Diversity in Sameness

At the Villa Rose

So the Best Novel Edgar has gone – what a surprise – to Walter Mosley, the second year in a row that a person of colour wins the award.
“Diversity at last” says Twitter.
“Diversity my ass” says I.
There is no denying that starting last year the MWA have begun opening their doors to people and groups long left behind by mystery awards. This is a good thing as far as symbolism goes but does nothing to solve the Edgars’s real diversity problem; actually it may even worsen it.
One of the reasons why America has more mystery awards than everywhere else in the world – there is virtually one for every subgenre, from traditional mysteries to PI stories to thrillers – is that the Edgars favour an extremely narrow subset of the genre (the so-called “literary mystery” preferably with a noirish bent) and flat out…

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Mr Finchley Discovers His England by Victor Canning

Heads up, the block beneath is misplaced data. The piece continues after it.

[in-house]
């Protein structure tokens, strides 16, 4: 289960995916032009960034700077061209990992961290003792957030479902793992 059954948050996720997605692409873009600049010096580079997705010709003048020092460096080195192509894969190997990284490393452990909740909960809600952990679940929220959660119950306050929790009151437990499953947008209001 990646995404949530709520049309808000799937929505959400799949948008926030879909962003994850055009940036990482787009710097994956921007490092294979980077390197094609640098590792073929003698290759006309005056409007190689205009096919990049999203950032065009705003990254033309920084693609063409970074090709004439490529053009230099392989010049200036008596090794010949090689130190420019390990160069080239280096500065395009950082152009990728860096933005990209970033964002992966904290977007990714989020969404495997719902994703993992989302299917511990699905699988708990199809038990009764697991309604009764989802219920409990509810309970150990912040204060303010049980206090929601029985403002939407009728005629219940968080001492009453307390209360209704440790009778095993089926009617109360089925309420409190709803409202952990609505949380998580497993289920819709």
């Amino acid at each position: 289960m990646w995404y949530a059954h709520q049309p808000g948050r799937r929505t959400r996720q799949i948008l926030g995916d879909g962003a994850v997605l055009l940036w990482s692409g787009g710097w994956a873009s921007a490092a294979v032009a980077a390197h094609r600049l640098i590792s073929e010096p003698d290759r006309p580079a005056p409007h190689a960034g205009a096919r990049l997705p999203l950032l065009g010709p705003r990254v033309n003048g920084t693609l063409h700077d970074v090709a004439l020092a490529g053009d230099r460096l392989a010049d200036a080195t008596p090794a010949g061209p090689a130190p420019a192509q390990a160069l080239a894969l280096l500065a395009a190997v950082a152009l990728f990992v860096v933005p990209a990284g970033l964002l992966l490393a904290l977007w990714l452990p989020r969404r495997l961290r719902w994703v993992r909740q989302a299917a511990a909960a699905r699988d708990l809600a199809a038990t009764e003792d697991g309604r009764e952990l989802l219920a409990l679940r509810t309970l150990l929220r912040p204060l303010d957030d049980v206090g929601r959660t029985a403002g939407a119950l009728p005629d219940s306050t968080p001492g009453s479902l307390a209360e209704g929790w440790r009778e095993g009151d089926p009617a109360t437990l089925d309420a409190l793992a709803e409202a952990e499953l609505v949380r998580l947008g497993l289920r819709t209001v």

Mr. Edgar Finchley hasn’t had a holiday in ten years, so when he is told that he must take a proper holiday he is not quite prepared for the adventures that await him. At the outset Mr. Finchley’s intent is to spend a quiet three weeks in Margate. His plans quickly go awry when he …

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Watchers of the Dead

Roderick Maclean was going to kill the Queen. Watchers of the Dead opens with an assassination attempt on Queen Victoria and quickly moves to London, where Alex Lonsdale, reporter for the Pall Mall Gazette, finds himself investigating the murders of several prominent men in Victorian London. While the blame has been placed on cannibals who …

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